Dandelion Greens with Jerusalem Artichoke for the Microbiome

F.O.O.D. Focus on the Organic Difference

vol. 16 June 7, 2019

Profile and recipe from Ana Maria Moise, MS, CNS, LDN
Compiled by Christy Bassett for The Organic Food Guide and NOFA/Mass

Ana Maria Moise is a clinical nutritionist with expertise in functional foods as preventative and therapeutic medicine. She counsels patients on dietary strategies for treating gastrointestinal disorders, eating disorders, metabolic disorders, heart disease, autoimmune conditions, and other chronic illnesses.

She is the author of The Gut Microbiome: Exploring the Connection between Microbes, Diet, and Health, published in 2017. She is committed to translating current medical research, making it more accessible to the general public. She leads workshops on nutrition and gastrointestinal health, plant-based diets, and a mindful eating approach to weight management.

She practices at 52 Center Street in Northampton, MA and 306 High Street in Greenfield, MA. 

Find more information at www.AnaMariaMoise.com or register to attend her NOFA/Mass event “Cultivate a Healthy Microbiome” on June 13, 2019.

What is your interest/career in the food system?

Practicing nutrition in a clinical setting provides a wonderful opportunity to integrate knowledge of local nutrient-dense foods. The modern diet is often devoid of biodiversity. Incorporating more complex plant foods in the diet improves health and promotes longevity. My fascination with local and specifically indigenous plant foods stems from the understanding that whole plants promote gut health and, in turn, helps prevent disease. Increasing our diversity of whole plant foods, as we see in more traditional diets, supports the diversity of microbes living within the gut. These gut microbes are a key component to managing inflammation in the body and reducing the risk of chronic disease.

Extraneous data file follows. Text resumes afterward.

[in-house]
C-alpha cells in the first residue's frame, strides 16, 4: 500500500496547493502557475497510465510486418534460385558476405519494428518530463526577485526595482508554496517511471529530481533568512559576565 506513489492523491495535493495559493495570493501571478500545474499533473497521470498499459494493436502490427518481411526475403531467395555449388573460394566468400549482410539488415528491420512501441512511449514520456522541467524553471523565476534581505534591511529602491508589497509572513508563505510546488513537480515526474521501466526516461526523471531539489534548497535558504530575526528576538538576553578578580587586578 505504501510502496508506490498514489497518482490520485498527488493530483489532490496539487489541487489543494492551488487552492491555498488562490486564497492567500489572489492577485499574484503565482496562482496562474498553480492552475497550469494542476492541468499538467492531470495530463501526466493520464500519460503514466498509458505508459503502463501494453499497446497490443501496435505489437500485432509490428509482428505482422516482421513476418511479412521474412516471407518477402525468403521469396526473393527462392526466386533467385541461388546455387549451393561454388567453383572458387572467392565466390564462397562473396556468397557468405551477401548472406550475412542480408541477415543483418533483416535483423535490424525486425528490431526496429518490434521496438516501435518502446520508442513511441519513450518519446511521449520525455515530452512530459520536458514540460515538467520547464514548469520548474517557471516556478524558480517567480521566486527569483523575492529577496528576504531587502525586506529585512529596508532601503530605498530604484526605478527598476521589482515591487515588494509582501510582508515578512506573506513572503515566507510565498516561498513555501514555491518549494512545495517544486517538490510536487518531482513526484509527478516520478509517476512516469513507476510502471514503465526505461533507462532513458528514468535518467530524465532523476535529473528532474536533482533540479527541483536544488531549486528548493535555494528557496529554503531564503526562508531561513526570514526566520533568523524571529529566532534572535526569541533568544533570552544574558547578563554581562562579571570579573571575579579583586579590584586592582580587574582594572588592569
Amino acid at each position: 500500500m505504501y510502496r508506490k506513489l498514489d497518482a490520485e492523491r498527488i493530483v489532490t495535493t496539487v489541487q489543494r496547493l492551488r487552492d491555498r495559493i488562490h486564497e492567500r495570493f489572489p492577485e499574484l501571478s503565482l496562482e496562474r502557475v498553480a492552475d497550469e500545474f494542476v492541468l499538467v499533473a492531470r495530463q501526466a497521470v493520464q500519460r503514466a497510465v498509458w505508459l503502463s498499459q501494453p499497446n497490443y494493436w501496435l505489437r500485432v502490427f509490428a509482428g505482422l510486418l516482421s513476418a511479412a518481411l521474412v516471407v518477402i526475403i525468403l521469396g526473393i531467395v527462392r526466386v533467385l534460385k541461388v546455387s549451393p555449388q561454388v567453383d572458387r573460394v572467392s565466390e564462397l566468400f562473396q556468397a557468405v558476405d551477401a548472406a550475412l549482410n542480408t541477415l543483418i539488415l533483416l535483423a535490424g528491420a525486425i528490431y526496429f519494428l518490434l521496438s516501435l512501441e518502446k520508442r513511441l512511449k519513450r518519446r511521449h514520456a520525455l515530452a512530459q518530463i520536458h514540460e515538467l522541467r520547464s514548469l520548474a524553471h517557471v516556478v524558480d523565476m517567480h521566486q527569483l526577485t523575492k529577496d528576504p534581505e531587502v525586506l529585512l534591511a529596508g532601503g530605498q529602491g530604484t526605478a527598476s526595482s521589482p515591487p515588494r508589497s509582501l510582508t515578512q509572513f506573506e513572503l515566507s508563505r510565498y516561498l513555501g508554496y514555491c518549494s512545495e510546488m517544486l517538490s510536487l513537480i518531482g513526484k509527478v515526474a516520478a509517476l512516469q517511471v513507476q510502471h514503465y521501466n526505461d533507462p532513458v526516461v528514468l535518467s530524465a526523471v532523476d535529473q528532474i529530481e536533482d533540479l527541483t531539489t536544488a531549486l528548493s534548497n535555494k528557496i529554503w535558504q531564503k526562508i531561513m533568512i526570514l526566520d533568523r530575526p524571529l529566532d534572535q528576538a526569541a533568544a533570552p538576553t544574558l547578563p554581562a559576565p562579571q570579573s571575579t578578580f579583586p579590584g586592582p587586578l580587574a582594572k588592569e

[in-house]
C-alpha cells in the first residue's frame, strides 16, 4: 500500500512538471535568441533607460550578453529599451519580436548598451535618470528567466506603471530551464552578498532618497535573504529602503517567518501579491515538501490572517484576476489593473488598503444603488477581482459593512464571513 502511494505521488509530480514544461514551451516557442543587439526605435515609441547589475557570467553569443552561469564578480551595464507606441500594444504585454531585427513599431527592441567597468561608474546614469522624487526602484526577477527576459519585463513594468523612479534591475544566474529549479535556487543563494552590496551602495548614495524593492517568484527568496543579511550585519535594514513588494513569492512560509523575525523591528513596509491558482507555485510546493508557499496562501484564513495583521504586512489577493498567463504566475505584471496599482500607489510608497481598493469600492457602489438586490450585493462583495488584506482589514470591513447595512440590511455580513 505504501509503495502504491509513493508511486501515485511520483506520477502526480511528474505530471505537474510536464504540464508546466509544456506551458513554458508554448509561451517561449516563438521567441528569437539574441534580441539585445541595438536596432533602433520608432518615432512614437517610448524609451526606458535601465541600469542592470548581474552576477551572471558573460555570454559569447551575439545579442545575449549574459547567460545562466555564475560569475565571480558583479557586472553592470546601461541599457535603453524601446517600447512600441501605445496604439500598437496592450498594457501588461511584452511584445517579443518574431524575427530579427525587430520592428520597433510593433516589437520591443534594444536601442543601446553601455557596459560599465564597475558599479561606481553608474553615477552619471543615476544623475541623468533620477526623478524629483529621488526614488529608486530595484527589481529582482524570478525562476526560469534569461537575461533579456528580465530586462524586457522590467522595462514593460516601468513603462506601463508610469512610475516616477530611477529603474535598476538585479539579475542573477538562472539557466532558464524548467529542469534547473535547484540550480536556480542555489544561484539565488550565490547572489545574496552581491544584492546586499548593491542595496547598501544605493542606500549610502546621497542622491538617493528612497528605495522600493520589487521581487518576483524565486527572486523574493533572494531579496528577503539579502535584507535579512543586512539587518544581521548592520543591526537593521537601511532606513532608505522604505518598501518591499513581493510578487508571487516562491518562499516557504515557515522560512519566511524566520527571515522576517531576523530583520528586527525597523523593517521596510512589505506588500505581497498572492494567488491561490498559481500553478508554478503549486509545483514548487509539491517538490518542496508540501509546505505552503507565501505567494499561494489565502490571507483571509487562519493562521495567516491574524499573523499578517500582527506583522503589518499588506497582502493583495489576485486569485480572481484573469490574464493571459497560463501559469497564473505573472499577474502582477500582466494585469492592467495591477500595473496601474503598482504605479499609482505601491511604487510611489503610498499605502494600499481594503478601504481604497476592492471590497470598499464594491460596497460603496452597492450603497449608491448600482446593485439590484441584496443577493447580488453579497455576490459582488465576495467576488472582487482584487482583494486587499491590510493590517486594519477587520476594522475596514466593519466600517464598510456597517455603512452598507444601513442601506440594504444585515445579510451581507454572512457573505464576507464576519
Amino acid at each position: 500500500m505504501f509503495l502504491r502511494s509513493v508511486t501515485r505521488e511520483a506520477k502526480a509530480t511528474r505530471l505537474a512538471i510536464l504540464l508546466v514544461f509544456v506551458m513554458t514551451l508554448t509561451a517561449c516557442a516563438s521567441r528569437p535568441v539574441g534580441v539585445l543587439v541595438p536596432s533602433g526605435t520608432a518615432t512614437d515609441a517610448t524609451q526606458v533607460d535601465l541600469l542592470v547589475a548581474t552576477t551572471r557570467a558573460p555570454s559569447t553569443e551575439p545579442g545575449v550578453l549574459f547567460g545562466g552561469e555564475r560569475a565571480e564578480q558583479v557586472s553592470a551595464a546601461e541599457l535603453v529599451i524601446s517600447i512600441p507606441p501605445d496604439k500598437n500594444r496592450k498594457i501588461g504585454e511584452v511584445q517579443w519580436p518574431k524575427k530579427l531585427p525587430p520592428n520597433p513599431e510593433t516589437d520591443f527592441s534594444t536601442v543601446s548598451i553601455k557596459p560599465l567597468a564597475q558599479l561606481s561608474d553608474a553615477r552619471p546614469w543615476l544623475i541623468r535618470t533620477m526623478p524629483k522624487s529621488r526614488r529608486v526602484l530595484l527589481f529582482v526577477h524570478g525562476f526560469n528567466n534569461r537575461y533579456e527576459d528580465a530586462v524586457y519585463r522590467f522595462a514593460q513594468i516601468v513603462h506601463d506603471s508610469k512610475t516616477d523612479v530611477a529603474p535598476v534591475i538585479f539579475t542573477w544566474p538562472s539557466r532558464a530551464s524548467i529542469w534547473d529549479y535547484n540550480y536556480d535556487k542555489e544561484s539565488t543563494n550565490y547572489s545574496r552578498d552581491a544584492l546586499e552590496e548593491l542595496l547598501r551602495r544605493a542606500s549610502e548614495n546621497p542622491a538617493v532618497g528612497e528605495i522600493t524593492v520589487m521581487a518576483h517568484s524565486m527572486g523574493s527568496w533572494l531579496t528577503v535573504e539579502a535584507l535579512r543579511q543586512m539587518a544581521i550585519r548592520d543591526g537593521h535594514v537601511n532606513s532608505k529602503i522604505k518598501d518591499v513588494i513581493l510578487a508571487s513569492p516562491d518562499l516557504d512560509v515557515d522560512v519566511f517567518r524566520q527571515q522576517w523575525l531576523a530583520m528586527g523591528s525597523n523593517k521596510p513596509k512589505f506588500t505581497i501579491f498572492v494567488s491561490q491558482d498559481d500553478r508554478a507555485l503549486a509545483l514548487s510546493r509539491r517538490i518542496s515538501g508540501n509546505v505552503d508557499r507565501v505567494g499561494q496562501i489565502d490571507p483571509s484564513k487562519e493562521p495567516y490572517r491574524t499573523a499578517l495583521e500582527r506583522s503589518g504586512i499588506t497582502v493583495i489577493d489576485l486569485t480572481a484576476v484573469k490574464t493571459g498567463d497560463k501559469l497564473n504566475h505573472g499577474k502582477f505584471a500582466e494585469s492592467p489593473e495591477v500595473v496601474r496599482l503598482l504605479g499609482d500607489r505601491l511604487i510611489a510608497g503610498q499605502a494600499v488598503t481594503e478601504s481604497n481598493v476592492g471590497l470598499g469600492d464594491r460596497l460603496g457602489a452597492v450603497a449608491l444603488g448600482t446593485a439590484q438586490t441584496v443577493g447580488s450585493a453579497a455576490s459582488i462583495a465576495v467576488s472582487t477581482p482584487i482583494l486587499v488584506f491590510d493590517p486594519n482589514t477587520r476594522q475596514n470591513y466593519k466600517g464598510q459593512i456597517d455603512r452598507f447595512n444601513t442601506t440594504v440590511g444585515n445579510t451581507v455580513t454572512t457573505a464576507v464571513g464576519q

Why do you love local, organic food?

When I moved to Western Massachusetts, I quickly developed an interest in indigenous cultures and medical anthropology. As I learned about chronic diseases typically seen only in modern Western cultures, I became interested in the role of diet and lifestyle in the development of these so called “diseases of civilization”. Traditional cultures that subsist on locally grown foods tend to have much lower rates of metabolic diseases like obesity and type 2 diabetes, autoimmune disorders, heart disease, cancer as well as neurodegenerative diseases like Alzheimers and Parkinson’s. Research points to the importance of local plant foods within these traditional diets because they contain complex carbohydrates that serve as prebiotics – foods that feed our probiotic microbes. The modern Western diet is lacking in diversity of complex plant foods and researchers believe this is starving gut microbes, lowering their diversity, and thus promoting a disease-state within the body. Integrating local produce and increasing the variety of local plants in one’s diet is a wonderful way to increase prebiotics and improve gut health.  

Are there any native local foods that you recommend for promoting gut health?

Prebiotics are found in a variety of whole plant foods including beans, legumes, onion, garlic, dandelion greens, as well as tubers like jicama and Jerusalem artichoke. Tubers are underground vegetables that are still seen as stables in modern-day hunter-gatherer diets. The Jerusalem artichoke, or Sunchoke, is a native North American tuber and was part of the indigenous diet. 

The Jerusalem artichoke, or Sunchoke, is a native North American tuber and was part of the indigenous diet.

Dandelion greens with Jerusalem Artichoke for the Microbiome


  • 2 cups organic dandelion greens
  • 1 medium organic Jerusalem artichoke
  • 1 medium organic radish
  • 1 Tbs chopped organic green onion
  • 1 Tbs chopped organic green garlic
  • ¼ cup organic bean sprouts
  • Salad dressing of choice


Rinse and chop all vegetables.  Toss and enjoy!